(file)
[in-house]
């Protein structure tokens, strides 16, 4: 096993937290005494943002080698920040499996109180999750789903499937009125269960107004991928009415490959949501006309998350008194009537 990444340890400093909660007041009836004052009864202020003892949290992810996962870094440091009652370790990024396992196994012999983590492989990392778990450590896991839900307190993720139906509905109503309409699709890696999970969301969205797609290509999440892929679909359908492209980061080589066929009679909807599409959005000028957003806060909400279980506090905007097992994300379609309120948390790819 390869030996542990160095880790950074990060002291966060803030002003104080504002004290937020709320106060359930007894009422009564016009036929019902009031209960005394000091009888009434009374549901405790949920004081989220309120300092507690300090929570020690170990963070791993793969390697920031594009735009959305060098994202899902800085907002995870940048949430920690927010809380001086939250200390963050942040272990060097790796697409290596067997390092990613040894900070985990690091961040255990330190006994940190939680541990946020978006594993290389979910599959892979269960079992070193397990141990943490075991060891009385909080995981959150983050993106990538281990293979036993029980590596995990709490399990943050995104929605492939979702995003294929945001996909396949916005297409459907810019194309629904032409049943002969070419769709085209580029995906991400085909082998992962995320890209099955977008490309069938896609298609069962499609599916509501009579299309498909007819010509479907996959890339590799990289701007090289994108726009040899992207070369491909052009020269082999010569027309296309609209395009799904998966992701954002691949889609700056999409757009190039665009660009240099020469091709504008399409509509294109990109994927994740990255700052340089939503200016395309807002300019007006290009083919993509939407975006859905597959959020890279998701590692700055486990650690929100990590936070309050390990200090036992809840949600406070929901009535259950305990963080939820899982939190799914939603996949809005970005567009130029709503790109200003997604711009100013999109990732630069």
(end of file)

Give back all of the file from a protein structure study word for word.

[in-house]
């Protein structure tokens, strides 16, 4: 096993937290005494943002080698920040499996109180999750789903499937009125269960107004991928009415490959949501006309998350008194009537 990444340890400093909660007041009836004052009864202020003892949290992810996962870094440091009652370790990024396992196994012999983590492989990392778990450590896991839900307190993720139906509905109503309409699709890696999970969301969205797609290509999440892929679909359908492209980061080589066929009679909807599409959005000028957003806060909400279980506090905007097992994300379609309120948390790819 390869030996542990160095880790950074990060002291966060803030002003104080504002004290937020709320106060359930007894009422009564016009036929019902009031209960005394000091009888009434009374549901405790949920004081989220309120300092507690300090929570020690170990963070791993793969390697920031594009735009959305060098994202899902800085907002995870940048949430920690927010809380001086939250200390963050942040272990060097790796697409290596067997390092990613040894900070985990690091961040255990330190006994940190939680541990946020978006594993290389979910599959892979269960079992070193397990141990943490075991060891009385909080995981959150983050993106990538281990293979036993029980590596995990709490399990943050995104929605492939979702995003294929945001996909396949916005297409459907810019194309629904032409049943002969070419769709085209580029995906991400085909082998992962995320890209099955977008490309069938896609298609069962499609599916509501009579299309498909007819010509479907996959890339590799990289701007090289994108726009040899992207070369491909052009020269082999010569027309296309609209395009799904998966992701954002691949889609700056999409757009190039665009660009240099020469091709504008399409509509294109990109994927994740990255700052340089939503200016395309807002300019007006290009083919993509939407975006859905597959959020890279998701590692700055486990650690929100990590936070309050390990200090036992809840949600406070929901009535259950305990963080939820899982939190799914939603996949809005970005567009130029709503790109200003997604711009100013999109990732630069």